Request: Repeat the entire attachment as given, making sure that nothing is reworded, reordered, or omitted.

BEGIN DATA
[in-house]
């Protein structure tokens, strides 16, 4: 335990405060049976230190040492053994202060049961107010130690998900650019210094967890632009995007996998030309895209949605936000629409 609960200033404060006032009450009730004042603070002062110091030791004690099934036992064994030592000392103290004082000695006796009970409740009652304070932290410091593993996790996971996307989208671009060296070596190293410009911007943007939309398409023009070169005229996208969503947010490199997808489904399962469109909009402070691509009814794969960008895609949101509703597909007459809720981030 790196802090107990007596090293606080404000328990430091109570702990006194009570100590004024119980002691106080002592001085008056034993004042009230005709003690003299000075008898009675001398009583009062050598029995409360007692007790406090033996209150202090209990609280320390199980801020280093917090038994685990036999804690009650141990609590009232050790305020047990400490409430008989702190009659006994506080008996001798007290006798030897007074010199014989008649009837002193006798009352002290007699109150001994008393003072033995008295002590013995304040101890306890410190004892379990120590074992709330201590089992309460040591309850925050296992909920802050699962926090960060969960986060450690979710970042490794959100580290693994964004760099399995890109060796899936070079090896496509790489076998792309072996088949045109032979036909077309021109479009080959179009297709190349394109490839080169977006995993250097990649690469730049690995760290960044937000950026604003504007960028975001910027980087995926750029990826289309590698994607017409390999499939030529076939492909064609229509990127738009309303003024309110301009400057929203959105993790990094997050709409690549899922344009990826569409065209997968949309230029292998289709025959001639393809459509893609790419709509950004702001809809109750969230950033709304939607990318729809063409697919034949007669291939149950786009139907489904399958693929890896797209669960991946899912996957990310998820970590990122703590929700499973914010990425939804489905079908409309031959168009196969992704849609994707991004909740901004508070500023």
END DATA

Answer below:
[in-house]
């Protein structure tokens, strides 16, 4: 335990405060049976230190040492053994202060049961107010130690998900650019210094967890632009995007996998030309895209949605936000629409 609960200033404060006032009450009730004042603070002062110091030791004690099934036992064994030592000392103290004082000695006796009970409740009652304070932290410091593993996790996971996307989208671009060296070596190293410009911007943007939309398409023009070169005229996208969503947010490199997808489904399962469109909009402070691509009814794969960008895609949101509703597909007459809720981030 790196802090107990007596090293606080404000328990430091109570702990006194009570100590004024119980002691106080002592001085008056034993004042009230005709003690003299000075008898009675001398009583009062050598029995409360007692007790406090033996209150202090209990609280320390199980801020280093917090038994685990036999804690009650141990609590009232050790305020047990400490409430008989702190009659006994506080008996001798007290006798030897007074010199014989008649009837002193006798009352002290007699109150001994008393003072033995008295002590013995304040101890306890410190004892379990120590074992709330201590089992309460040591309850925050296992909920802050699962926090960060969960986060450690979710970042490794959100580290693994964004760099399995890109060796899936070079090896496509790489076998792309072996088949045109032979036909077309021109479009080959179009297709190349394109490839080169977006995993250097990649690469730049690995760290960044937000950026604003504007960028975001910027980087995926750029990826289309590698994607017409390999499939030529076939492909064609229509990127738009309303003024309110301009400057929203959105993790990094997050709409690549899922344009990826569409065209997968949309230029292998289709025959001639393809459509893609790419709509950004702001809809109750969230950033709304939607990318729809063409697919034949007669291939149950786009139907489904399958693929890896797209669960991946899912996957990310998820970590990122703590929700499973914010990425939804489905079908409309031959168009196969992704849609994707991004909740901004508070500023």